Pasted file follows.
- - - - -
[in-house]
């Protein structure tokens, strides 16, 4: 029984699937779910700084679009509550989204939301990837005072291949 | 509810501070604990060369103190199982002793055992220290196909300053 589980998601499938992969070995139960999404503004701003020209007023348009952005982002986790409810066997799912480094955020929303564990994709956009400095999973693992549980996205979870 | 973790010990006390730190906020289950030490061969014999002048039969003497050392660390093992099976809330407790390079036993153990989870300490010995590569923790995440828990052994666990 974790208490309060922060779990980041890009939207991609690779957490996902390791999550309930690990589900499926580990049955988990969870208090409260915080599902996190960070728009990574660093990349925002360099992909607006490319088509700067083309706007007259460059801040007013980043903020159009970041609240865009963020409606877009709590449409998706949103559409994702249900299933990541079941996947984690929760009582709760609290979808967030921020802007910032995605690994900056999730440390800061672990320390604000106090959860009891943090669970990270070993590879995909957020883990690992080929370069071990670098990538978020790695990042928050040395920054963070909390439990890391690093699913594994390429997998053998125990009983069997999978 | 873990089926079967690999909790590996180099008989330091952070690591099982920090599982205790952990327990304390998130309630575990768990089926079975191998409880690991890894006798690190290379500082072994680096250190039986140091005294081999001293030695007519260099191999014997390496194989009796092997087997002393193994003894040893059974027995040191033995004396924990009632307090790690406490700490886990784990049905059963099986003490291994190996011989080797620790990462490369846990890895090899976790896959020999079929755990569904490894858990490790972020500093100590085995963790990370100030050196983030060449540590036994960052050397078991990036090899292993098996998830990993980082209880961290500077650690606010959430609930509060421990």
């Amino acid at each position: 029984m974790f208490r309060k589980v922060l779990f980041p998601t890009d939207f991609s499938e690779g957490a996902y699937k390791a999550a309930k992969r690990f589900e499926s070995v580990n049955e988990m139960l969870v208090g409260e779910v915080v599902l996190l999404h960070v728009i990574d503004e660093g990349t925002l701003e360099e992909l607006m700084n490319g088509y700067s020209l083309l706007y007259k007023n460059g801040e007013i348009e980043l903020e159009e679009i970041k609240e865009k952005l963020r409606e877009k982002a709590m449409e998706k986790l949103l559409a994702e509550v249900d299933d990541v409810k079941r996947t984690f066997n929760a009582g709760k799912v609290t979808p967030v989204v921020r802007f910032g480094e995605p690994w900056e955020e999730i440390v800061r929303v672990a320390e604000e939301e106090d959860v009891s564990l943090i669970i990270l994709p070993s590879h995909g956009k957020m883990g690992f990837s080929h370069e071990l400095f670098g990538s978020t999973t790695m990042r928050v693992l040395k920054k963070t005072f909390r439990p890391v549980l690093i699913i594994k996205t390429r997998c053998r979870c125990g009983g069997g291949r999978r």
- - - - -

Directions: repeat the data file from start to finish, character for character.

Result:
[in-house]
């Protein structure tokens, strides 16, 4: 029984699937779910700084679009509550989204939301990837005072291949 | 509810501070604990060369103190199982002793055992220290196909300053 589980998601499938992969070995139960999404503004701003020209007023348009952005982002986790409810066997799912480094955020929303564990994709956009400095999973693992549980996205979870 | 973790010990006390730190906020289950030490061969014999002048039969003497050392660390093992099976809330407790390079036993153990989870300490010995590569923790995440828990052994666990 974790208490309060922060779990980041890009939207991609690779957490996902390791999550309930690990589900499926580990049955988990969870208090409260915080599902996190960070728009990574660093990349925002360099992909607006490319088509700067083309706007007259460059801040007013980043903020159009970041609240865009963020409606877009709590449409998706949103559409994702249900299933990541079941996947984690929760009582709760609290979808967030921020802007910032995605690994900056999730440390800061672990320390604000106090959860009891943090669970990270070993590879995909957020883990690992080929370069071990670098990538978020790695990042928050040395920054963070909390439990890391690093699913594994390429997998053998125990009983069997999978 | 873990089926079967690999909790590996180099008989330091952070690591099982920090599982205790952990327990304390998130309630575990768990089926079975191998409880690991890894006798690190290379500082072994680096250190039986140091005294081999001293030695007519260099191999014997390496194989009796092997087997002393193994003894040893059974027995040191033995004396924990009632307090790690406490700490886990784990049905059963099986003490291994190996011989080797620790990462490369846990890895090899976790896959020999079929755990569904490894858990490790972020500093100590085995963790990370100030050196983030060449540590036994960052050397078991990036090899292993098996998830990993980082209880961290500077650690606010959430609930509060421990």
């Amino acid at each position: 029984m974790f208490r309060k589980v922060l779990f980041p998601t890009d939207f991609s499938e690779g957490a996902y699937k390791a999550a309930k992969r690990f589900e499926s070995v580990n049955e988990m139960l969870v208090g409260e779910v915080v599902l996190l999404h960070v728009i990574d503004e660093g990349t925002l701003e360099e992909l607006m700084n490319g088509y700067s020209l083309l706007y007259k007023n460059g801040e007013i348009e980043l903020e159009e679009i970041k609240e865009k952005l963020r409606e877009k982002a709590m449409e998706k986790l949103l559409a994702e509550v249900d299933d990541v409810k079941r996947t984690f066997n929760a009582g709760k799912v609290t979808p967030v989204v921020r802007f910032g480094e995605p690994w900056e955020e999730i440390v800061r929303v672990a320390e604000e939301e106090d959860v009891s564990l943090i669970i990270l994709p070993s590879h995909g956009k957020m883990g690992f990837s080929h370069e071990l400095f670098g990538s978020t999973t790695m990042r928050v693992l040395k920054k963070t005072f909390r439990p890391v549980l690093i699913i594994k996205t390429r997998c053998r979870c125990g009983g069997g291949r999978r």